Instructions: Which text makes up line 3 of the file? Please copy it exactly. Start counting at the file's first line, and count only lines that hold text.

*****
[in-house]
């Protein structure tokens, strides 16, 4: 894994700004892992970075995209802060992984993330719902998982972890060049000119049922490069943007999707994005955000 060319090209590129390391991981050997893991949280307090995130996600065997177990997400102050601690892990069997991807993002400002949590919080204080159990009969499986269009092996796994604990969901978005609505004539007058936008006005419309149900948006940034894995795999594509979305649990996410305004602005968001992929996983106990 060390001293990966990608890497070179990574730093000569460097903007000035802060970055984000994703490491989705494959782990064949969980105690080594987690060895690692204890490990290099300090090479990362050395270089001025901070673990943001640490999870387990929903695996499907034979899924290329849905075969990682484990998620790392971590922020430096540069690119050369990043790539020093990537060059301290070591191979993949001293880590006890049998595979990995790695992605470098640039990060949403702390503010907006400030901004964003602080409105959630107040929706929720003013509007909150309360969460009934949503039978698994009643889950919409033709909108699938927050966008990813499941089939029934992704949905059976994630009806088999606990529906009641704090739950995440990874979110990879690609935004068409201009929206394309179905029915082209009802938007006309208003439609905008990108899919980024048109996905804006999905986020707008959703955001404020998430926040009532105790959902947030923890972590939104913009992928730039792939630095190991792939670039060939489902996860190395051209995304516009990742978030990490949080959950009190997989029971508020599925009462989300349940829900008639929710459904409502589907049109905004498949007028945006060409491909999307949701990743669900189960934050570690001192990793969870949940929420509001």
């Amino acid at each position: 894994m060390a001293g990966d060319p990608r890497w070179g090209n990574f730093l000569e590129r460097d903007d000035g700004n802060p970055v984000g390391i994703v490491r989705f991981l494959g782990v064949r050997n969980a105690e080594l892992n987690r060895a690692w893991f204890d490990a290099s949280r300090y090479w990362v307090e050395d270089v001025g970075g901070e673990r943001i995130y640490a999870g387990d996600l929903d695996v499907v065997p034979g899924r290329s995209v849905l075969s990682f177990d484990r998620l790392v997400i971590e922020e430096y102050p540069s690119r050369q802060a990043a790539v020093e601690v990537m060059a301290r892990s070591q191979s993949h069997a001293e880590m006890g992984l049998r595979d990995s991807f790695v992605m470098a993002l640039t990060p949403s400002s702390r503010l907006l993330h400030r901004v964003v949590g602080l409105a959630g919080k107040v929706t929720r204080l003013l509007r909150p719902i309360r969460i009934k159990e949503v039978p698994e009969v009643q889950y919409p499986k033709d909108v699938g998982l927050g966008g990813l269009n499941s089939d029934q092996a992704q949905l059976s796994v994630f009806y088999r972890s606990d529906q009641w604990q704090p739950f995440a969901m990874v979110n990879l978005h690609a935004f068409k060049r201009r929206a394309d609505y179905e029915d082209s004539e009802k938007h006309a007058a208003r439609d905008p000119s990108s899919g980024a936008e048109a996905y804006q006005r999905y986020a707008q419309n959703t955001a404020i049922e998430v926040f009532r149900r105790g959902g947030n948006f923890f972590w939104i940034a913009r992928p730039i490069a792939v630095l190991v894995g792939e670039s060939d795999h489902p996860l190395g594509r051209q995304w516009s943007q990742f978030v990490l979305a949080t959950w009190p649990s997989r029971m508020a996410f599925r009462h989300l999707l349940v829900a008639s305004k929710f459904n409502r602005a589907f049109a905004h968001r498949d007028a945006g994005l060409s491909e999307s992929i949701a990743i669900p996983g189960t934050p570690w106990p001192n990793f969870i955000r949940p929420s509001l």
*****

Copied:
């Amino acid at each position: 894994m060390a001293g990966d060319p990608r890497w070179g090209n990574f730093l000569e590129r460097d903007d000035g700004n802060p970055v984000g390391i994703v490491r989705f991981l494959g782990v064949r050997n969980a105690e080594l892992n987690r060895a690692w893991f204890d490990a290099s949280r300090y090479w990362v307090e050395d270089v001025g970075g901070e673990r943001i995130y640490a999870g387990d996600l929903d695996v499907v065997p034979g899924r290329s995209v849905l075969s990682f177990d484990r998620l790392v997400i971590e922020e430096y102050p540069s690119r050369q802060a990043a790539v020093e601690v990537m060059a301290r892990s070591q191979s993949h069997a001293e880590m006890g992984l049998r595979d990995s991807f790695v992605m470098a993002l640039t990060p949403s400002s702390r503010l907006l993330h400030r901004v964003v949590g602080l409105a959630g919080k107040v929706t929720r204080l003013l509007r909150p719902i309360r969460i009934k159990e949503v039978p698994e009969v009643q889950y919409p499986k033709d909108v699938g998982l927050g966008g990813l269009n499941s089939d029934q092996a992704q949905l059976s796994v994630f009806y088999r972890s606990d529906q009641w604990q704090p739950f995440a969901m990874v979110n990879l978005h690609a935004f068409k060049r201009r929206a394309d609505y179905e029915d082209s004539e009802k938007h006309a007058a208003r439609d905008p000119s990108s899919g980024a936008e048109a996905y804006q006005r999905y986020a707008q419309n959703t955001a404020i049922e998430v926040f009532r149900r105790g959902g947030n948006f923890f972590w939104i940034a913009r992928p730039i490069a792939v630095l190991v894995g792939e670039s060939d795999h489902p996860l190395g594509r051209q995304w516009s943007q990742f978030v990490l979305a949080t959950w009190p649990s997989r029971m508020a996410f599925r009462h989300l999707l349940v829900a008639s305004k929710f459904n409502r602005a589907f049109a905004h968001r498949d007028a945006g994005l060409s491909e999307s992929i949701a990743i669900p996983g189960t934050p570690w106990p001192n990793f969870i955000r949940p929420s509001l």